(AUSTIN, TEXAS) Dec. 9, 2013 – Electric Transmission Texas, LLC (ETT) has energized the last of seven 345-kilovolt (kV) transmission line projects associated with the Competitive Renewable Energy Zones (CREZ) initiative in west Texas.
The Edith Clarke to Cottonwood transmission line was energized to the Electric Reliability Council of Texas (ERCOT) grid on Dec. 4. The transmission line is 88.4 miles long and runs from the Crowell area in Foard County to the Afton area in Dickens County. This phase of the ETT CREZ program represents approximately $175.4 million of ETT’s estimated total CREZ investment of approximately $1.5 billion.
Energizing the Edith Clarke to Cottonwood transmission line completes the last of the seven greenfield 345-kV transmission projects assigned to ETT as part of the CREZ initiative. The overall CREZ initiative involves nine different transmission service providers, including ETT, constructing 2,400 miles of transmission lines to carry 18,500 megawatts of west Texas wind generation to major load centers in ERCOT. All CREZ projects are scheduled for completion by the end of 2013. ETT received the second largest assignment of CREZ projects from the Public Utility Commission of Texas (PUCT).
ETT, a joint venture between subsidiaries of American Electric Power (NYSE: AEP) and MidAmerican Energy Holdings Company, received 20 percent of the Texas CREZ initiative. ETT’s share of the CREZ project includes building approximately 460 miles of new double-circuit 345-kV lines, upgrading three 138-kV existing lines totaling 178 miles and 16 switching stations, as well as acquiring rights-of-way across 578 tracts of land and upgrading existing stations and transmission lines. It is the largest transmission construction venture in AEP’s history and one of its most demanding.
The other six 345-kV transmission lines include:
- Riley to Edith Clarke – a 41.5-mile line running from the Vernon area in Wilbarger County to the Crowell area in Foard County at a cost of approximately $91.8 million
- Tesla to Riley – a 65.6-mile line from the Childress area in Childress County to the Vernon area in Wilbarger County at a cost of approximately $134.5 million
- Tesla to Edith Clarke – a 55-mile line from the Vernon area in Wilbarger County to the Crowell area in Foard County at a cost of approximately $98.3 million
- Edith Clarke to Clear Crossing – a 79.2-mile line from the Crowell area in Foard County to the Stamford area in Haskell County at a cost of approximately $157.7 million
- Clear Crossing to Dermott – a 90.1-mile line from the Stamford area in Haskell County to the Snyder area in Scurry County at a cost of approximately $189.2 million
- Clear Crossing to West Shackelford – a 33.7-mile line from the Stamford area in Haskell County to the Albany area in Shackelford County at a cost of approximately $76.5 million.
“This truly is an example where the theme ‘teamwork and technology’ applies,” said ETT President Calvin Crowder. “There were hundreds of employees and contractors from various companies and departments within the AEP organization working together to ensure that we completed these projects in advance of the 2013 year-end deadline set by the Public Utility Commission of Texas.”
In addition to assigning ETT the second largest share of the transmission projects, the PUCT also assigned ETT the largest amount of advanced technology projects associated with the CREZ initiative,” Crowder added. “Given that the ETT CREZ transmission projects are located in the center or ‘backbone’ of the area designated for development, ETT was charged with incorporating new technology that supports system stability as the power produced by wind generators in remote west Texas areas is carried long distances to the eastern areas of ERCOT,” he said.
ETT acquires constructs, owns and operates transmission facilities within ERCOT, primarily in and around the AEP Texas Central Company and AEP Texas North Company service territories. More information about ETT can be found at www.ettexas.com.
About American Electric Power
AEP, headquartered in Columbus, Ohio, is one of the largest electric utilities in the United States, delivering electricity to more than 5.3 million customers in 11 states. AEP (www.aep.com) has extensive experience building extra-high-voltage 765-kV transmission lines and owns the nation’s largest electricity transmission system, a nearly 40,000-mile network that includes 2,100 miles of 765-kV transmission lines, more than all other U.S. transmission systems combined.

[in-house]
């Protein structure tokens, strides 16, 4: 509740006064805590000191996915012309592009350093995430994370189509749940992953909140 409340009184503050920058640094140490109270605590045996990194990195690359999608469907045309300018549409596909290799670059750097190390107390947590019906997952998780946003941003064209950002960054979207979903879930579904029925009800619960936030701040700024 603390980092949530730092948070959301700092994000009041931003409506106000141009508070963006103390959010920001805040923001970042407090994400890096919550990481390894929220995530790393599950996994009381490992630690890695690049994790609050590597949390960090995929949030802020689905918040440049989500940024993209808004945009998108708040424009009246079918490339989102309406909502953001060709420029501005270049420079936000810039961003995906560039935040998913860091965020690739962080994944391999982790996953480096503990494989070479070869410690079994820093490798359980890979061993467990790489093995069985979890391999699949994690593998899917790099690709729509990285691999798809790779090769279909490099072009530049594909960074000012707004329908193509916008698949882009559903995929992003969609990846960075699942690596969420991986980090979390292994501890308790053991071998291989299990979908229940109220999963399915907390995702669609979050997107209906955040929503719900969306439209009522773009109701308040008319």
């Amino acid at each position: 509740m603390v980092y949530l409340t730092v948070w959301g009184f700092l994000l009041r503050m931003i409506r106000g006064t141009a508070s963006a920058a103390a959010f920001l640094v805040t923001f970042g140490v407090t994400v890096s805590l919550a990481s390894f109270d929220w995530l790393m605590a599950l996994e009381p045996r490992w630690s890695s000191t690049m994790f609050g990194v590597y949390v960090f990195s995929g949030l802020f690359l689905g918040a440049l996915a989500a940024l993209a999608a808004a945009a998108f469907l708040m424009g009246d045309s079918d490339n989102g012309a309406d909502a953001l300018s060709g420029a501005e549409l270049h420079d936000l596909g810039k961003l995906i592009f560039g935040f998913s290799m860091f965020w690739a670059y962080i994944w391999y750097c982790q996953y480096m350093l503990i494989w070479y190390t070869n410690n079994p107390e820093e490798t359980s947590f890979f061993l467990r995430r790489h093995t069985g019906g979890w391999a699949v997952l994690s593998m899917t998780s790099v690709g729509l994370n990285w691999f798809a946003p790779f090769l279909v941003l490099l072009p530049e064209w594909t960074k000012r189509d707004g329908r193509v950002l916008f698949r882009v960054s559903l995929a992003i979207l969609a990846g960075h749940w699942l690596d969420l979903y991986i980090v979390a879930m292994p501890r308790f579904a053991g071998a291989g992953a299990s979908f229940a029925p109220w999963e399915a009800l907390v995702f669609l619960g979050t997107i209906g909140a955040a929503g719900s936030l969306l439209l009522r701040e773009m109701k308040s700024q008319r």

About MidAmerican Energy Holdings Company
MidAmerican Energy Holdings Company (www.midamerican.com), based in Des Moines, Iowa, USA, is a global provider of energy services. Through its energy-related businesses, MidAmerican provides electric and natural gas service to more than 7 million customers worldwide. These businesses are Pacific Power, Rocky Mountain Power and PacifiCorp Energy, comprising PacifiCorp; MidAmerican Energy Company; Northern Powergrid Holdings Company; Northern Natural Gas Company; Kern River Gas Transmission Company; MidAmerican Renewables, LLC; MidAmerican Transmission, LLC; and CalEnergy Philippines. PacifiCorp and MidAmerican Energy Company own and operate more than 20,000 combined miles of electric transmission lines.
This report made by American Electric Power and its Registrant Subsidiaries contains forward-looking statements within the meaning of Section 21E of the Securities Exchange Act of 1934. Although AEP and each of its Registrant Subsidiaries believe that their expectations are based on reasonable assumptions, any such statements may be influenced by factors that could cause actual outcomes and results to be materially different from those projected. Among the factors that could cause actual results to differ materially from those in the forward-looking statements are: the economic climate and growth in, or contraction within, AEP’s service territory and changes in market demand and demographic patterns; inflationary or deflationary interest rate trends; volatility in the financial markets, particularly developments affecting the availability of capital on reasonable terms and developments impairing AEP’s ability to finance new capital projects and refinance existing debt at attractive rates; the availability and cost of funds to finance working capital and capital needs, particularly during periods when the time lag between incurring costs and recovery is long and the costs are material; electric load, customer growth and the impact of retail competition, particularly in Ohio due to the February 2012 Public Utilities Commission of Ohio rehearing order; weather conditions, including storms, and AEP’s ability to recover significant storm restoration costs through applicable rate mechanisms; available sources and costs of, and transportation for, fuels and the creditworthiness and performance of fuel suppliers and transporters; availability of necessary generating capacity and the performance of AEP’s generating plants; AEP’s ability to resolve I&M’s Donald C. Cook Nuclear Plant Unit 1 restoration and outage-related issues through warranty, insurance and the regulatory process; AEP’s ability to recover regulatory assets and stranded costs in connection with deregulation; AEP’s ability to recover increases in fuel and other energy costs through regulated or competitive electric rates; AEP’s ability to build or acquire generating capacity, and transmission lines and facilities (including the ability to obtain any necessary regulatory approvals and permits) when needed at acceptable prices and terms and to recover those costs (including the costs of projects that are cancelled) through applicable rate cases or competitive rates; new legislation, litigation and government regulation, including oversight of nuclear generation, energy commodity trading and new or heightened requirements for reduced emissions of sulfur, nitrogen, mercury, carbon, soot or particulate matter and other substances or additional regulation of fly ash and similar combustion products that could impact the continued operation and cost recovery of AEP’s plants and related assets; a reduction in the federal statutory tax rate; timing and resolution of pending and future rate cases, negotiations and other regulatory decisions, including rate or other recovery of new investments in generation, distribution and transmission service and environmental compliance; resolution of litigation; AEP’s ability to constrain operation and maintenance costs; AEP’s ability to develop and execute a strategy based on a view regarding prices of electricity, natural gas and other energy-related commodities; changes in the creditworthiness of the counterparties with whom AEP has contractual arrangements, including participants in the energy trading market; actions of rating agencies, including changes in the ratings of AEP debt; volatility and changes in markets for electricity, natural gas, coal, nuclear fuel and other energy-related commodities; changes in utility regulation, including the implementation of Electric Security Plans and the expected legal separation and transition to market for generation in Ohio and the allocation of costs within regional transmission organizations, including PJM and SPP; accounting pronouncements periodically issued by accounting standard-setting bodies; the impact of volatility in the capital markets on the value of the investments held by AEP’s pension, other postretirement benefit plans, captive insurance entity and nuclear decommissioning trust and the impact on future funding requirements; prices and demand for power that AEP generates and sells at wholesale; changes in technology, particularly with respect to new, developing or alternative sources of generation; AEP’s ability to recover through rates or market prices any remaining unrecovered investment in generating units that may be retired before the end of their previously projected useful lives; AEP’s ability to successfully manage negotiations with stakeholders and obtain regulatory approval to terminate or amend the Interconnection Agreement and break up or modify the AEP Power Pool; evolving public perception of the risks associated with fuels used before, during and after the generation of electricity, including nuclear fuel; and other risks and unforeseen events, including wars, the effects of terrorism (including increased security costs), embargoes, cyber security threats and other catastrophic events.